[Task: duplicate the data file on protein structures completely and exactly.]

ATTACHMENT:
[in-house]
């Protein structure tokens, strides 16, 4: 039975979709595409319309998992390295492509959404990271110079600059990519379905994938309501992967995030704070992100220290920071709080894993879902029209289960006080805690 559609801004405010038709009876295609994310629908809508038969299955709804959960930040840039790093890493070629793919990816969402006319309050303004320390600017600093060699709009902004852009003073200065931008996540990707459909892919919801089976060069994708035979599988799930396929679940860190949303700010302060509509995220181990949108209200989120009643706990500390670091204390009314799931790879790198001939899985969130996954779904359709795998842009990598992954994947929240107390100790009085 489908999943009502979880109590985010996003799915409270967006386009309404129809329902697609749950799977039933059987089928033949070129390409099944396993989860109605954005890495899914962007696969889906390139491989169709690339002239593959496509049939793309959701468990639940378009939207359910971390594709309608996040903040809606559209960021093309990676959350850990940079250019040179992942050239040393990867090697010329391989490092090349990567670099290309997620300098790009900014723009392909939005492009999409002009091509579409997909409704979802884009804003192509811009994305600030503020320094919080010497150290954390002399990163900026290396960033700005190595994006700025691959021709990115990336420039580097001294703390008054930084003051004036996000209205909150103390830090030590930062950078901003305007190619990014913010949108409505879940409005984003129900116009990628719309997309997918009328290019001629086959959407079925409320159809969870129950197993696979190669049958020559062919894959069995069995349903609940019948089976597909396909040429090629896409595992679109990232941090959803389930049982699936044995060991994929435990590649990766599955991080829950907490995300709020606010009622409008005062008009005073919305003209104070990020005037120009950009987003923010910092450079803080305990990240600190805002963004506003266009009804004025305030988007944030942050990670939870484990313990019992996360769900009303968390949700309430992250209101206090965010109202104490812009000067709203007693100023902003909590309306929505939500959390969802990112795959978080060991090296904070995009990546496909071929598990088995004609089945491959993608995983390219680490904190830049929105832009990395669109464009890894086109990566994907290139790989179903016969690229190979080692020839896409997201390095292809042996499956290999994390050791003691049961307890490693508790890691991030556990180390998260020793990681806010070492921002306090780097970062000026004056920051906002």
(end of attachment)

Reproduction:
[in-house]
């Protein structure tokens, strides 16, 4: 039975979709595409319309998992390295492509959404990271110079600059990519379905994938309501992967995030704070992100220290920071709080894993879902029209289960006080805690 559609801004405010038709009876295609994310629908809508038969299955709804959960930040840039790093890493070629793919990816969402006319309050303004320390600017600093060699709009902004852009003073200065931008996540990707459909892919919801089976060069994708035979599988799930396929679940860190949303700010302060509509995220181990949108209200989120009643706990500390670091204390009314799931790879790198001939899985969130996954779904359709795998842009990598992954994947929240107390100790009085 489908999943009502979880109590985010996003799915409270967006386009309404129809329902697609749950799977039933059987089928033949070129390409099944396993989860109605954005890495899914962007696969889906390139491989169709690339002239593959496509049939793309959701468990639940378009939207359910971390594709309608996040903040809606559209960021093309990676959350850990940079250019040179992942050239040393990867090697010329391989490092090349990567670099290309997620300098790009900014723009392909939005492009999409002009091509579409997909409704979802884009804003192509811009994305600030503020320094919080010497150290954390002399990163900026290396960033700005190595994006700025691959021709990115990336420039580097001294703390008054930084003051004036996000209205909150103390830090030590930062950078901003305007190619990014913010949108409505879940409005984003129900116009990628719309997309997918009328290019001629086959959407079925409320159809969870129950197993696979190669049958020559062919894959069995069995349903609940019948089976597909396909040429090629896409595992679109990232941090959803389930049982699936044995060991994929435990590649990766599955991080829950907490995300709020606010009622409008005062008009005073919305003209104070990020005037120009950009987003923010910092450079803080305990990240600190805002963004506003266009009804004025305030988007944030942050990670939870484990313990019992996360769900009303968390949700309430992250209101206090965010109202104490812009000067709203007693100023902003909590309306929505939500959390969802990112795959978080060991090296904070995009990546496909071929598990088995004609089945491959993608995983390219680490904190830049929105832009990395669109464009890894086109990566994907290139790989179903016969690229190979080692020839896409997201390095292809042996499956290999994390050791003691049961307890490693508790890691991030556990180390998260020793990681806010070492921002306090780097970062000026004056920051906002």